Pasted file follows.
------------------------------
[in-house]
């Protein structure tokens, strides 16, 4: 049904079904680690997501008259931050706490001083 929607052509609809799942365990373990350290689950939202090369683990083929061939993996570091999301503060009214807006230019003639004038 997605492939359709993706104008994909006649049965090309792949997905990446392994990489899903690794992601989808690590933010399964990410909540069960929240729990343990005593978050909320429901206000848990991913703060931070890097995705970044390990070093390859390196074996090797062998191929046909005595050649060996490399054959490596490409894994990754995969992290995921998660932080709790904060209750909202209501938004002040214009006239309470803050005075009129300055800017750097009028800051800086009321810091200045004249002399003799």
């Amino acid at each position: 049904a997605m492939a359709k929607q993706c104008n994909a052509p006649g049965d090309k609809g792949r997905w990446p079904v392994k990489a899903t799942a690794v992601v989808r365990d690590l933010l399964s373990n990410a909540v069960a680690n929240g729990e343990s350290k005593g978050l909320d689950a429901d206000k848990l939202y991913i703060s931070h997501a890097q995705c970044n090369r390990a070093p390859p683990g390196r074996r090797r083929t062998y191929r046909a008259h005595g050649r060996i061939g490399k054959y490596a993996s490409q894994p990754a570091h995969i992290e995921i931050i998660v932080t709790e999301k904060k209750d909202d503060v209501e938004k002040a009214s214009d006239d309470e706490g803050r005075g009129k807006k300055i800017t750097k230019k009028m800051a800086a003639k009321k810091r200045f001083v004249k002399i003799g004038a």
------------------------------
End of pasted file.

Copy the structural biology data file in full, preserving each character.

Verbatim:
[in-house]
């Protein structure tokens, strides 16, 4: 049904079904680690997501008259931050706490001083 929607052509609809799942365990373990350290689950939202090369683990083929061939993996570091999301503060009214807006230019003639004038 997605492939359709993706104008994909006649049965090309792949997905990446392994990489899903690794992601989808690590933010399964990410909540069960929240729990343990005593978050909320429901206000848990991913703060931070890097995705970044390990070093390859390196074996090797062998191929046909005595050649060996490399054959490596490409894994990754995969992290995921998660932080709790904060209750909202209501938004002040214009006239309470803050005075009129300055800017750097009028800051800086009321810091200045004249002399003799």
């Amino acid at each position: 049904a997605m492939a359709k929607q993706c104008n994909a052509p006649g049965d090309k609809g792949r997905w990446p079904v392994k990489a899903t799942a690794v992601v989808r365990d690590l933010l399964s373990n990410a909540v069960a680690n929240g729990e343990s350290k005593g978050l909320d689950a429901d206000k848990l939202y991913i703060s931070h997501a890097q995705c970044n090369r390990a070093p390859p683990g390196r074996r090797r083929t062998y191929r046909a008259h005595g050649r060996i061939g490399k054959y490596a993996s490409q894994p990754a570091h995969i992290e995921i931050i998660v932080t709790e999301k904060k209750d909202d503060v209501e938004k002040a009214s214009d006239d309470e706490g803050r005075g009129k807006k300055i800017t750097k230019k009028m800051a800086a003639k009321k810091r200045f001083v004249k002399i003799g004038a």